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LEGENDS OF THE SILVER SCREEN: BORIS KARLOFF

Boris Karloff is one of the all-time great horror actors, so who better to celebrate as a Legend of the Silver Screen during the 31 Days of Horror-Ween? Today, we’ll be looking at his three collaborations with the great horror producer Val Lewton. First up is…

THE BODY SNATCHER (1945) ****

Doctor Henry Daniell and his young and naïve assistant are trying to perfect an operation to allow a little crippled girl to walk again. Boris Karloff stars as a grave robbing “Resurrection Man” who provides corpses to Daniell for his illicit experiments. Bela Lugosi is Daniell’s sneaky butler who tries to blackmail Karloff and winds up on the good doctor’s slab. Naturally, tensions between Daniell and Karloff become strained and the doctor decides to terminate their partnership… PERMANENTLY! But will Karloff get the last laugh?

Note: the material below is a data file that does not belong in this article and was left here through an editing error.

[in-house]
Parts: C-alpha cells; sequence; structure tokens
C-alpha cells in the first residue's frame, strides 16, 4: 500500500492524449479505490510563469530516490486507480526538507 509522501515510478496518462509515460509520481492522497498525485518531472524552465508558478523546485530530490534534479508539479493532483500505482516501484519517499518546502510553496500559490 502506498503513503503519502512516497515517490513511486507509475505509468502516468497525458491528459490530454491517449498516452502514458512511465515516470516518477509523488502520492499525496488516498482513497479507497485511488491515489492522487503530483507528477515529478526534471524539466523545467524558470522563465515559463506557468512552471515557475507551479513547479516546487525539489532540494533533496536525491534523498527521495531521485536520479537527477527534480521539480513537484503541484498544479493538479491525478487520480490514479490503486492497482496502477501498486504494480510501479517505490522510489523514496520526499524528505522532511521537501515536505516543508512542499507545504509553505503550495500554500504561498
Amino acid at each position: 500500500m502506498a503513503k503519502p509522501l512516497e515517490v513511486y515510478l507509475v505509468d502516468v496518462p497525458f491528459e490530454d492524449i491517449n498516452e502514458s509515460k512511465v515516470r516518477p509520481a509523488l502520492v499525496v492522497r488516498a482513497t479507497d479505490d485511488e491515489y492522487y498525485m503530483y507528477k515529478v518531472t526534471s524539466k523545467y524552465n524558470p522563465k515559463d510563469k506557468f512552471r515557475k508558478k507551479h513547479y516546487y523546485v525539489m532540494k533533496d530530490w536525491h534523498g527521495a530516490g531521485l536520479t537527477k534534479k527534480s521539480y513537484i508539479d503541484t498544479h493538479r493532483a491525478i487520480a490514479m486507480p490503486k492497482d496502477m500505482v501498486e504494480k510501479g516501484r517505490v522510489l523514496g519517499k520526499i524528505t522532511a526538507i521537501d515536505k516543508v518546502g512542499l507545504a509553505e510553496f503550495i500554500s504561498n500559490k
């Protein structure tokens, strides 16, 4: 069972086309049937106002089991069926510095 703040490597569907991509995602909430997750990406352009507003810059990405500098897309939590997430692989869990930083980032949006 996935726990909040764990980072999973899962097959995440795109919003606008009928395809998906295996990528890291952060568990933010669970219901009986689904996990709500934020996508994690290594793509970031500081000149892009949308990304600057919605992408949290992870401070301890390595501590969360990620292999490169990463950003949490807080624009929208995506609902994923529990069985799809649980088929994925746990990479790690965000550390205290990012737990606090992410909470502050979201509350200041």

Based on story by Robert Louis Stevenson, The Body Snatcher is an unheralded classic from director Robert (The Day the Earth Stood Still) Wise. Not only is it a quality horror flick, it’s a complicated moral melodrama where none of the main characters are cut and dry “good” or “bad” guys. Each of them has varying shades of gray in their moral compass; which makes them all fascinating characters with their own motivations. For my money, this is producer Val Lewton’s best movie.

Karloff is simply amazing in this film. He does some pretty horrible things but he’s so charming that you can’t help but like him. Daniell on the other hand gives a sinister performance. The thing that makes their performances work so well is that they are basically yin and yang. Karloff is a basically evil man who has the capacity for doing good deeds (he is particularly kind to children) while Daniell is more or less a decent man resorting to despicable acts to save a girl’s life.